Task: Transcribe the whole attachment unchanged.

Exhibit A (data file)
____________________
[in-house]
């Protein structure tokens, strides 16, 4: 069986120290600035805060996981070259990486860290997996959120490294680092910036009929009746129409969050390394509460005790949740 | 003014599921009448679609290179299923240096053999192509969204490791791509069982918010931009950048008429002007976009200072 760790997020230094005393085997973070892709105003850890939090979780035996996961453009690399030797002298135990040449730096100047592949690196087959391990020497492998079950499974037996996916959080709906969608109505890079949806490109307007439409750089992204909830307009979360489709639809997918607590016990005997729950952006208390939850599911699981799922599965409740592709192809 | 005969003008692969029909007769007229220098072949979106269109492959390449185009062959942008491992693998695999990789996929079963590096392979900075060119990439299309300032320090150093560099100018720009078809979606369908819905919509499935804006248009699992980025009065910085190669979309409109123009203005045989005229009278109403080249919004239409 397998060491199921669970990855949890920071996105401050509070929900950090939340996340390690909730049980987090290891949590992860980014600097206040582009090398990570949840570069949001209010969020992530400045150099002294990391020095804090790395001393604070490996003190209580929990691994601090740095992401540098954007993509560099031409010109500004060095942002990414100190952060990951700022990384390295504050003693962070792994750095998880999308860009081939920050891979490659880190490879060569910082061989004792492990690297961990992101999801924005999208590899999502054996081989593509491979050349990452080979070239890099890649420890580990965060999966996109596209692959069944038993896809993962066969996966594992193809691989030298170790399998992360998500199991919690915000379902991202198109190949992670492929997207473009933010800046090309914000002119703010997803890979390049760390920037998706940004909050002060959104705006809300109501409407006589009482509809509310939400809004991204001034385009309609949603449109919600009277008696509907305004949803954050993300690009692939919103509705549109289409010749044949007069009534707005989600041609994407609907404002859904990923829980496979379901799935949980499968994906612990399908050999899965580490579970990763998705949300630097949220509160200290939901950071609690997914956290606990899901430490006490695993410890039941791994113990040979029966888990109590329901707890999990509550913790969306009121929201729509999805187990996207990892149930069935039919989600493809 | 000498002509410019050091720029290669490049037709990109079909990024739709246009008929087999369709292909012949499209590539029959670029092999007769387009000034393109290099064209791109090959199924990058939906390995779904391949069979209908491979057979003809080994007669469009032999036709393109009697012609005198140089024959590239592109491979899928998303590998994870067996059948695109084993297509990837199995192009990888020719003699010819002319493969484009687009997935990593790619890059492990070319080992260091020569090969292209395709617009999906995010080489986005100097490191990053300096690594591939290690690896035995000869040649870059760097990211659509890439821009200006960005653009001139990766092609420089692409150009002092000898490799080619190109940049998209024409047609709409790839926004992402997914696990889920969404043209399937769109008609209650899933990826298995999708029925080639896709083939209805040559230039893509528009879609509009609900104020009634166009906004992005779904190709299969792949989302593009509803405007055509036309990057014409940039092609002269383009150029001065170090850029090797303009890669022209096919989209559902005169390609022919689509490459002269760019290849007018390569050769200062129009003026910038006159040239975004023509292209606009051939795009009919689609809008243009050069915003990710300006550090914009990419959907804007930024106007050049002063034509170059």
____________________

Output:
[in-house]
């Protein structure tokens, strides 16, 4: 069986120290600035805060996981070259990486860290997996959120490294680092910036009929009746129409969050390394509460005790949740 | 003014599921009448679609290179299923240096053999192509969204490791791509069982918010931009950048008429002007976009200072 760790997020230094005393085997973070892709105003850890939090979780035996996961453009690399030797002298135990040449730096100047592949690196087959391990020497492998079950499974037996996916959080709906969608109505890079949806490109307007439409750089992204909830307009979360489709639809997918607590016990005997729950952006208390939850599911699981799922599965409740592709192809 | 005969003008692969029909007769007229220098072949979106269109492959390449185009062959942008491992693998695999990789996929079963590096392979900075060119990439299309300032320090150093560099100018720009078809979606369908819905919509499935804006248009699992980025009065910085190669979309409109123009203005045989005229009278109403080249919004239409 397998060491199921669970990855949890920071996105401050509070929900950090939340996340390690909730049980987090290891949590992860980014600097206040582009090398990570949840570069949001209010969020992530400045150099002294990391020095804090790395001393604070490996003190209580929990691994601090740095992401540098954007993509560099031409010109500004060095942002990414100190952060990951700022990384390295504050003693962070792994750095998880999308860009081939920050891979490659880190490879060569910082061989004792492990690297961990992101999801924005999208590899999502054996081989593509491979050349990452080979070239890099890649420890580990965060999966996109596209692959069944038993896809993962066969996966594992193809691989030298170790399998992360998500199991919690915000379902991202198109190949992670492929997207473009933010800046090309914000002119703010997803890979390049760390920037998706940004909050002060959104705006809300109501409407006589009482509809509310939400809004991204001034385009309609949603449109919600009277008696509907305004949803954050993300690009692939919103509705549109289409010749044949007069009534707005989600041609994407609907404002859904990923829980496979379901799935949980499968994906612990399908050999899965580490579970990763998705949300630097949220509160200290939901950071609690997914956290606990899901430490006490695993410890039941791994113990040979029966888990109590329901707890999990509550913790969306009121929201729509999805187990996207990892149930069935039919989600493809 | 000498002509410019050091720029290669490049037709990109079909990024739709246009008929087999369709292909012949499209590539029959670029092999007769387009000034393109290099064209791109090959199924990058939906390995779904391949069979209908491979057979003809080994007669469009032999036709393109009697012609005198140089024959590239592109491979899928998303590998994870067996059948695109084993297509990837199995192009990888020719003699010819002319493969484009687009997935990593790619890059492990070319080992260091020569090969292209395709617009999906995010080489986005100097490191990053300096690594591939290690690896035995000869040649870059760097990211659509890439821009200006960005653009001139990766092609420089692409150009002092000898490799080619190109940049998209024409047609709409790839926004992402997914696990889920969404043209399937769109008609209650899933990826298995999708029925080639896709083939209805040559230039893509528009879609509009609900104020009634166009906004992005779904190709299969792949989302593009509803405007055509036309990057014409940039092609002269383009150029001065170090850029090797303009890669022209096919989209559902005169390609022919689509490459002269760019290849007018390569050769200062129009003026910038006159040239975004023509292209606009051939795009009919689609809008243009050069915003990710300006550090914009990419959907804007930024106007050049002063034509170059």